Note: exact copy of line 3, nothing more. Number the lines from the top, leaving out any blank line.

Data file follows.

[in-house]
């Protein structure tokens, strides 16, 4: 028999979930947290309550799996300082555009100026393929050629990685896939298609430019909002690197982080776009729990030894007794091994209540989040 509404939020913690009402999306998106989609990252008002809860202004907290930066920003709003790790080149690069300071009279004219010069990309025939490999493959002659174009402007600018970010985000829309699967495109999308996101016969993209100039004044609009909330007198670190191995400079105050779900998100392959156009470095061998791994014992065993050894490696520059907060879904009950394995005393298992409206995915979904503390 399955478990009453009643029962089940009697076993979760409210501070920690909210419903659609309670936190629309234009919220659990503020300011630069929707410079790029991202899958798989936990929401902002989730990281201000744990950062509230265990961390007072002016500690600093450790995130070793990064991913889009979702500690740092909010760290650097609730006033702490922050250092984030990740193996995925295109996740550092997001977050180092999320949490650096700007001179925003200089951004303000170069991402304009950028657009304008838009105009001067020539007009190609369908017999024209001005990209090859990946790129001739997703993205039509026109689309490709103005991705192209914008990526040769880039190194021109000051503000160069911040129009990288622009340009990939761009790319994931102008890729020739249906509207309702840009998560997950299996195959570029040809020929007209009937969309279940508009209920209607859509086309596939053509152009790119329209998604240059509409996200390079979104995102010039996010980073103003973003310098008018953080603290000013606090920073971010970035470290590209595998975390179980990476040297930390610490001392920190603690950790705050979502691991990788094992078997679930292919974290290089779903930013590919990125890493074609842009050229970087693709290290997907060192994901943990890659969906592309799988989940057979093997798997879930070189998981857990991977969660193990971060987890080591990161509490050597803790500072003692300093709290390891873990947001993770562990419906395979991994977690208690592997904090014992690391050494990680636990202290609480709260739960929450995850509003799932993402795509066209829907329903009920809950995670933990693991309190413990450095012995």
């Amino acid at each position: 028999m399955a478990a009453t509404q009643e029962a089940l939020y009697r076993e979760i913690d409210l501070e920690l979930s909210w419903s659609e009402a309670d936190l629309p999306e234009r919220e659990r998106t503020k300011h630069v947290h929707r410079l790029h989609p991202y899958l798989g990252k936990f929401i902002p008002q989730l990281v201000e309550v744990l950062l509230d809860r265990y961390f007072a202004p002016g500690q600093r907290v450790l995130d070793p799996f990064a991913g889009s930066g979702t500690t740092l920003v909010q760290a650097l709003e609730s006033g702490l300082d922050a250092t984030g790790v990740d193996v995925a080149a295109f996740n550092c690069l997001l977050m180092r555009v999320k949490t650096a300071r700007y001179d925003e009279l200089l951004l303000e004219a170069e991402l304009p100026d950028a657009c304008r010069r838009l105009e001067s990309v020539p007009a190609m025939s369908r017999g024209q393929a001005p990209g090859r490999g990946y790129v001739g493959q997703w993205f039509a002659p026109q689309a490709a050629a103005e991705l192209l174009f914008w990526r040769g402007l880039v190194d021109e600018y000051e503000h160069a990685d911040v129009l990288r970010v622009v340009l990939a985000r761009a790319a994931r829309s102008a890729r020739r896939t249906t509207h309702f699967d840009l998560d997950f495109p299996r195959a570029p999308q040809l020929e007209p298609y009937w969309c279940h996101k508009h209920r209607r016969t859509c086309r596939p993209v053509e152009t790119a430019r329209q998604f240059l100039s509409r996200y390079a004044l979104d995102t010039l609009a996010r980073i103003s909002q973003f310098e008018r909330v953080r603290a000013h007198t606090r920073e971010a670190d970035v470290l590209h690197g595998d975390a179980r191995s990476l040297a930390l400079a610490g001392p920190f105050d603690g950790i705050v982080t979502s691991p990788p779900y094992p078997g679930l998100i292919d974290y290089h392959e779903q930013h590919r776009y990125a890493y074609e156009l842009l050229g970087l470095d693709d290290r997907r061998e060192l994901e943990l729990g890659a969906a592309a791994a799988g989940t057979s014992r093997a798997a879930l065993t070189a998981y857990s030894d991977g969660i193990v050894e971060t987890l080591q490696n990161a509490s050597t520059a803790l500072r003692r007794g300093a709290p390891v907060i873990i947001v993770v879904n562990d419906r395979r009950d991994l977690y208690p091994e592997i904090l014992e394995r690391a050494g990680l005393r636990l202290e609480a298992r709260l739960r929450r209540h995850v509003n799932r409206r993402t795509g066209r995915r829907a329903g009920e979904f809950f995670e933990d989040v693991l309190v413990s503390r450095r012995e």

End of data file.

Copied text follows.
């Amino acid at each position: 028999m399955a478990a009453t509404q009643e029962a089940l939020y009697r076993e979760i913690d409210l501070e920690l979930s909210w419903s659609e009402a309670d936190l629309p999306e234009r919220e659990r998106t503020k300011h630069v947290h929707r410079l790029h989609p991202y899958l798989g990252k936990f929401i902002p008002q989730l990281v201000e309550v744990l950062l509230d809860r265990y961390f007072a202004p002016g500690q600093r907290v450790l995130d070793p799996f990064a991913g889009s930066g979702t500690t740092l920003v909010q760290a650097l709003e609730s006033g702490l300082d922050a250092t984030g790790v990740d193996v995925a080149a295109f996740n550092c690069l997001l977050m180092r555009v999320k949490t650096a300071r700007y001179d925003e009279l200089l951004l303000e004219a170069e991402l304009p100026d950028a657009c304008r010069r838009l105009e001067s990309v020539p007009a190609m025939s369908r017999g024209q393929a001005p990209g090859r490999g990946y790129v001739g493959q997703w993205f039509a002659p026109q689309a490709a050629a103005e991705l192209l174009f914008w990526r040769g402007l880039v190194d021109e600018y000051e503000h160069a990685d911040v129009l990288r970010v622009v340009l990939a985000r761009a790319a994931r829309s102008a890729r020739r896939t249906t509207h309702f699967d840009l998560d997950f495109p299996r195959a570029p999308q040809l020929e007209p298609y009937w969309c279940h996101k508009h209920r209607r016969t859509c086309r596939p993209v053509e152009t790119a430019r329209q998604f240059l100039s509409r996200y390079a004044l979104d995102t010039l609009a996010r980073i103003s909002q973003f310098e008018r909330v953080r603290a000013h007198t606090r920073e971010a670190d970035v470290l590209h690197g595998d975390a179980r191995s990476l040297a930390l400079a610490g001392p920190f105050d603690g950790i705050v982080t979502s691991p990788p779900y094992p078997g679930l998100i292919d974290y290089h392959e779903q930013h590919r776009y990125a890493y074609e156009l842009l050229g970087l470095d693709d290290r997907r061998e060192l994901e943990l729990g890659a969906a592309a791994a799988g989940t057979s014992r093997a798997a879930l065993t070189a998981y857990s030894d991977g969660i193990v050894e971060t987890l080591q490696n990161a509490s050597t520059a803790l500072r003692r007794g300093a709290p390891v907060i873990i947001v993770v879904n562990d419906r395979r009950d991994l977690y208690p091994e592997i904090l014992e394995r690391a050494g990680l005393r636990l202290e609480a298992r709260l739960r929450r209540h995850v509003n799932r409206r993402t795509g066209r995915r829907a329903g009920e979904f809950f995670e933990d989040v693991l309190v413990s503390r450095r012995e």